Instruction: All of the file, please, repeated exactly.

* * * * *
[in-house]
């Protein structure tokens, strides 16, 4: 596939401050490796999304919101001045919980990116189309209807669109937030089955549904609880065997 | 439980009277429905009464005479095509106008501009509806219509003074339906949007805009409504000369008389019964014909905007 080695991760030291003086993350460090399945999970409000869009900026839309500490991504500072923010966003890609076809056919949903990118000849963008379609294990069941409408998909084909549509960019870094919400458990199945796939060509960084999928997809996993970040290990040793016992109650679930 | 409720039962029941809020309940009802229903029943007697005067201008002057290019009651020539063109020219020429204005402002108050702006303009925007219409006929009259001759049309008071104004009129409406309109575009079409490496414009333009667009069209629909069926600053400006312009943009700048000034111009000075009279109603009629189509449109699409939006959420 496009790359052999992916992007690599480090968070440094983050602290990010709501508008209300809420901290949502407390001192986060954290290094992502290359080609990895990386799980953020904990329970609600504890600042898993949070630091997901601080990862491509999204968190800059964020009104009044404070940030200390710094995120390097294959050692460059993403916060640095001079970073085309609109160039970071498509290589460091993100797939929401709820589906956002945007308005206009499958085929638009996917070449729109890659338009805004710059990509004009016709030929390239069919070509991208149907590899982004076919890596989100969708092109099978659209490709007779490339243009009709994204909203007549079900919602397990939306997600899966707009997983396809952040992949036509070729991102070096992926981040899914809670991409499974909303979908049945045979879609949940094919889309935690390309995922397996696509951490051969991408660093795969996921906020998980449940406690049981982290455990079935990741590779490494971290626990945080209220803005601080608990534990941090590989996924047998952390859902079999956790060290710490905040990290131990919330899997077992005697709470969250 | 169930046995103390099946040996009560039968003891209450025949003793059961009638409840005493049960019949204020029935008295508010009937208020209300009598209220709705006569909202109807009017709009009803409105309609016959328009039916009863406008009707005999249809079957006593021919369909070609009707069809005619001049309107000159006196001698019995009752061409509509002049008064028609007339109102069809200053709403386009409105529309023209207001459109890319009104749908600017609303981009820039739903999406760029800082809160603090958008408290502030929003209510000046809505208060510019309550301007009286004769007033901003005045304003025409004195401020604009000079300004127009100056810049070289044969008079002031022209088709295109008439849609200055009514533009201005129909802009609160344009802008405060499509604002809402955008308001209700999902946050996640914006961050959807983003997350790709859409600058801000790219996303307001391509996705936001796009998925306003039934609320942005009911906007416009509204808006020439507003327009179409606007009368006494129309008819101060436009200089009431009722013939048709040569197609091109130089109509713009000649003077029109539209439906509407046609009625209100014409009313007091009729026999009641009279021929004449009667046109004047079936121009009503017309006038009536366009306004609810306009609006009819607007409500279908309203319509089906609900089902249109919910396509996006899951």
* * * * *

[in-house]
């Protein structure tokens, strides 16, 4: 596939401050490796999304919101001045919980990116189309209807669109937030089955549904609880065997 | 439980009277429905009464005479095509106008501009509806219509003074339906949007805009409504000369008389019964014909905007 080695991760030291003086993350460090399945999970409000869009900026839309500490991504500072923010966003890609076809056919949903990118000849963008379609294990069941409408998909084909549509960019870094919400458990199945796939060509960084999928997809996993970040290990040793016992109650679930 | 409720039962029941809020309940009802229903029943007697005067201008002057290019009651020539063109020219020429204005402002108050702006303009925007219409006929009259001759049309008071104004009129409406309109575009079409490496414009333009667009069209629909069926600053400006312009943009700048000034111009000075009279109603009629189509449109699409939006959420 496009790359052999992916992007690599480090968070440094983050602290990010709501508008209300809420901290949502407390001192986060954290290094992502290359080609990895990386799980953020904990329970609600504890600042898993949070630091997901601080990862491509999204968190800059964020009104009044404070940030200390710094995120390097294959050692460059993403916060640095001079970073085309609109160039970071498509290589460091993100797939929401709820589906956002945007308005206009499958085929638009996917070449729109890659338009805004710059990509004009016709030929390239069919070509991208149907590899982004076919890596989100969708092109099978659209490709007779490339243009009709994204909203007549079900919602397990939306997600899966707009997983396809952040992949036509070729991102070096992926981040899914809670991409499974909303979908049945045979879609949940094919889309935690390309995922397996696509951490051969991408660093795969996921906020998980449940406690049981982290455990079935990741590779490494971290626990945080209220803005601080608990534990941090590989996924047998952390859902079999956790060290710490905040990290131990919330899997077992005697709470969250 | 169930046995103390099946040996009560039968003891209450025949003793059961009638409840005493049960019949204020029935008295508010009937208020209300009598209220709705006569909202109807009017709009009803409105309609016959328009039916009863406008009707005999249809079957006593021919369909070609009707069809005619001049309107000159006196001698019995009752061409509509002049008064028609007339109102069809200053709403386009409105529309023209207001459109890319009104749908600017609303981009820039739903999406760029800082809160603090958008408290502030929003209510000046809505208060510019309550301007009286004769007033901003005045304003025409004195401020604009000079300004127009100056810049070289044969008079002031022209088709295109008439849609200055009514533009201005129909802009609160344009802008405060499509604002809402955008308001209700999902946050996640914006961050959807983003997350790709859409600058801000790219996303307001391509996705936001796009998925306003039934609320942005009911906007416009509204808006020439507003327009179409606007009368006494129309008819101060436009200089009431009722013939048709040569197609091109130089109509713009000649003077029109539209439906509407046609009625209100014409009313007091009729026999009641009279021929004449009667046109004047079936121009009503017309006038009536366009306004609810306009609006009819607007409500279908309203319509089906609900089902249109919910396509996006899951």